Tweet card image by Anna Cook stating that accessibility must be driven by everyone in a company
https://twitter.com/annaecook/status/1469104421376172042

Anna Cook has a tweet discussing this exact viewpoint:

Asking your product team to work towards improved product accessibility should not mean you're volunteered to be the singular accessibility specialist. A single individual contributor is not empowered to create a holistically accessible product. It's gotta be everyone.

In small companies with a handful of people to manage and everyone reviews everything, a one-person team for accessibility could be done – as a checkpoint. However, in the larger companies, there need to be guidelines and best practices and processes put in place where QA teams and designers are the gatekeepers.

It's not just the employees on the ground; managers need to be on board. Timelines will not be the same duration as before. If managers are rushing to get features launched by skipping accessibility and putting it at the bottom of the backlog, then we may need to align our goals.

Areas of accessibility

The following section outlines four different categorical areas towards accessibility. Each of the areas definitely has overlap with one another, but dividing them will help create a systematic approach to implementation.

The following areas are in no particular order.

Keyboard focus

The first category is keyboard accessibility. Having a design system or component library will speed up the process since most of the functionality here will be non-destructive to existing functions of components.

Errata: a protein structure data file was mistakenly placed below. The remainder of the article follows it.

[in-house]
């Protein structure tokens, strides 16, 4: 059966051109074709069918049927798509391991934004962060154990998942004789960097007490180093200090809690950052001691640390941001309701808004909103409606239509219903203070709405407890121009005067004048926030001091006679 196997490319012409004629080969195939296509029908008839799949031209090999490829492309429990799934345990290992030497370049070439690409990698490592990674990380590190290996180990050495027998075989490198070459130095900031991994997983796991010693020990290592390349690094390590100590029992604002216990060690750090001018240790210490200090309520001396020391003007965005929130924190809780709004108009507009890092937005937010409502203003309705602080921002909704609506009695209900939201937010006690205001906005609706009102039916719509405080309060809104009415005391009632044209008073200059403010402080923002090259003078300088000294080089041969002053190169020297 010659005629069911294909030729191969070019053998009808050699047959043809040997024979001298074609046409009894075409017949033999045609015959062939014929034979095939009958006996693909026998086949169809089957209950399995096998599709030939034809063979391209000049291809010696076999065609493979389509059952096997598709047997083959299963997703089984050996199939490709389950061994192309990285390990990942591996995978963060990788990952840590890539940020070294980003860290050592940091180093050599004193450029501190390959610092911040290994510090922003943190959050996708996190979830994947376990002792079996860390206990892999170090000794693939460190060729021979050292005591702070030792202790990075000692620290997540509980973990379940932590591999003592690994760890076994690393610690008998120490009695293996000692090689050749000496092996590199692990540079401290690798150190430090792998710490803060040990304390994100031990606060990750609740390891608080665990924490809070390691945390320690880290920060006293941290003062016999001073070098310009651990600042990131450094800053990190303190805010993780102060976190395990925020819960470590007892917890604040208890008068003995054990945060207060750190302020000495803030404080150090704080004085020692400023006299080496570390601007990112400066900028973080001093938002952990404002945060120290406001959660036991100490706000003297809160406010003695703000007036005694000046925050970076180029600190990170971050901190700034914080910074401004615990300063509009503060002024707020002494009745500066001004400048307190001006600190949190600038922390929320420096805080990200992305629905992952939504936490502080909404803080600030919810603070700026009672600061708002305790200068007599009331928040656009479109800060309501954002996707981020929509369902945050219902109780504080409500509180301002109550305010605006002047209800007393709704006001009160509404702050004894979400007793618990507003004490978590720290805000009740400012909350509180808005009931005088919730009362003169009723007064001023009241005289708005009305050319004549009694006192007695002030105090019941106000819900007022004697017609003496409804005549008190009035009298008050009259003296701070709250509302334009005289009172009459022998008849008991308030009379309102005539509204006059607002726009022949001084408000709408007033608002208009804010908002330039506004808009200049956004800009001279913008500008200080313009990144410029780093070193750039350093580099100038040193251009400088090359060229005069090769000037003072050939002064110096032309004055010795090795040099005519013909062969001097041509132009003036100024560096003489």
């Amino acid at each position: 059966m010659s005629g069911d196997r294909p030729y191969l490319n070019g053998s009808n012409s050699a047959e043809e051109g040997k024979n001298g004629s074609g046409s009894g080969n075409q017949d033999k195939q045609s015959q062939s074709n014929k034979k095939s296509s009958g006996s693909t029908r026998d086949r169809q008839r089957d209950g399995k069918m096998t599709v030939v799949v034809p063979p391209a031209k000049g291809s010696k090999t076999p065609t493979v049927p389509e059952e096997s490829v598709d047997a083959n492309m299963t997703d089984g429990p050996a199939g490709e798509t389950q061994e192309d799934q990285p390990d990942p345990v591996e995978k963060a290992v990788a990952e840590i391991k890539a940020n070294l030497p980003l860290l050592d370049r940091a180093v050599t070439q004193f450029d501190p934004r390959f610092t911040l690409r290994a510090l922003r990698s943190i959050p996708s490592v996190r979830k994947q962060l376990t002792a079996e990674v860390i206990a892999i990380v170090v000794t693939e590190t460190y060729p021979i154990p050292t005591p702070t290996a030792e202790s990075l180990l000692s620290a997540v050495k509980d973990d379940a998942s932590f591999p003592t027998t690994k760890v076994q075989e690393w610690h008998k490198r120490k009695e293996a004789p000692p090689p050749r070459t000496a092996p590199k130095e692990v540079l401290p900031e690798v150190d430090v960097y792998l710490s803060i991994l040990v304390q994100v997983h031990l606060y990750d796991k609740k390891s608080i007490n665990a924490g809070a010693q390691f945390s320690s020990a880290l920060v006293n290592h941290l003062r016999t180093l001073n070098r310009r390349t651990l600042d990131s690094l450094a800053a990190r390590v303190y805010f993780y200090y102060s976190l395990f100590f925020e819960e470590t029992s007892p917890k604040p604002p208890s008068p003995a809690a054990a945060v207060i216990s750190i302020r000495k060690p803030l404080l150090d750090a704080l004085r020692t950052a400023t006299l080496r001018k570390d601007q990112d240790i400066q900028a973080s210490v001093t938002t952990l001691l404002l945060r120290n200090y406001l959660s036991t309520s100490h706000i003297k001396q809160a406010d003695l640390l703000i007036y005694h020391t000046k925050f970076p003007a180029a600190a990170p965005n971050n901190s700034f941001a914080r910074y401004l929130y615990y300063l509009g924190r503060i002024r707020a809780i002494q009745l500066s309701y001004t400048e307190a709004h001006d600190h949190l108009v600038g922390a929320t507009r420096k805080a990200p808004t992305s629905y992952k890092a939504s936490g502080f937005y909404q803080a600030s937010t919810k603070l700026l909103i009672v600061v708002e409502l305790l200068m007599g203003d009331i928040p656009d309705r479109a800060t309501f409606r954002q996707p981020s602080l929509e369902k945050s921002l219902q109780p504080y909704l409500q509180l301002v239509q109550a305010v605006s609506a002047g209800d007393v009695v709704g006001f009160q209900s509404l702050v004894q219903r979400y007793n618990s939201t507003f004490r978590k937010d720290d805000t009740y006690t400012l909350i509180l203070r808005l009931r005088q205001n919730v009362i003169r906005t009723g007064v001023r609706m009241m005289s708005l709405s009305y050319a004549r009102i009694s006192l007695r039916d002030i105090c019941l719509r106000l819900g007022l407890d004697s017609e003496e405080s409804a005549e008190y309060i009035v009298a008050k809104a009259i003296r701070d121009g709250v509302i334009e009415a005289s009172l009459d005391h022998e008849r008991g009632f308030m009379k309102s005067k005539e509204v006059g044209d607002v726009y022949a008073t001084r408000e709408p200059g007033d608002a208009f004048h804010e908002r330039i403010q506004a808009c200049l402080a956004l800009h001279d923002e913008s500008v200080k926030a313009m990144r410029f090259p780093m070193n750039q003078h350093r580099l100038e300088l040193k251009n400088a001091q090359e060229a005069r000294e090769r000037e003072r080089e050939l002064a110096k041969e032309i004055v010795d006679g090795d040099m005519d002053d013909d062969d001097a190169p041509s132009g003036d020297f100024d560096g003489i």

We want to ensure that all components are focusable by the keyboard and that the tab order on user flows makes sense. Usually, tabbing by the DOM order is best, but there may be cases that require additional care.

If custom elements are created, we need to assign the proper role to them and implement the expected keyboard shortcuts. It's always best practice to first utilize the built-in elements for the language of choice before creating your own. For example, using the <button></button> tag in HTML instead of creating a new <div role="button"></div> component.

In this category, when it comes to existing products (and possibly new ones), we need to reinforce the idea that the browsers native functionality remain intact. The functionality like back and forward browser buttons and universal keyboard access should not be overwritten.

Resources:

Keyboard - Accessibility | MDN
To be fully accessible, a web page must be operable by someone using only a keyboard to access and control it. This includes users of screen readers, but can also include users who have trouble operating a pointing device such as a mouse or trackball, or whose mouse is not working at the moment, or…
47 Keyboard Shortcuts That Work in All Web Browsers
Each major web browser shares a large number of keyboard shortcuts in common. Whether you’re using Mozilla Firefox, Google Chrome, Internet Explorer, Apple Safari, or Opera – these keyboard shortcuts will work in your browser.

ARIA labels

Accessible Rich Internet Applications or ARIA is the additional markup that can be added to HTML for enhanced accessibility. These labels will often help tie two related elements together, give the state of an interaction for custom components and give an extra description for those who cannot see. Interestingly enough, these ARIA labels should only be added as the last option. As Carie Fisher states in her accessibility workshops:

The first rule of ARIA is to not use ARIA

This rule is telling us that we shouldn't reinvent the wheel. Much like my example in the keyboard focus section of this article, we should strive to use what is native to HTML first.

Unfortunately, in many projects, I've seen the common practice of developers using frameworks like react or angular to recreate components. This comes with the caveat that all the keyboard shortcuts and properties will need to be manually implemented, which is usually not the case.

Implementing and planning out what components require ARIA labels from the start of building a product will of course save time over backtracking. ARIA labels are more complex and may require custom javascript to be coupled with the component to function properly. This may then create more complications for existing projects. Thinking and planning accessibility from the get-go will save time and money in the longrun.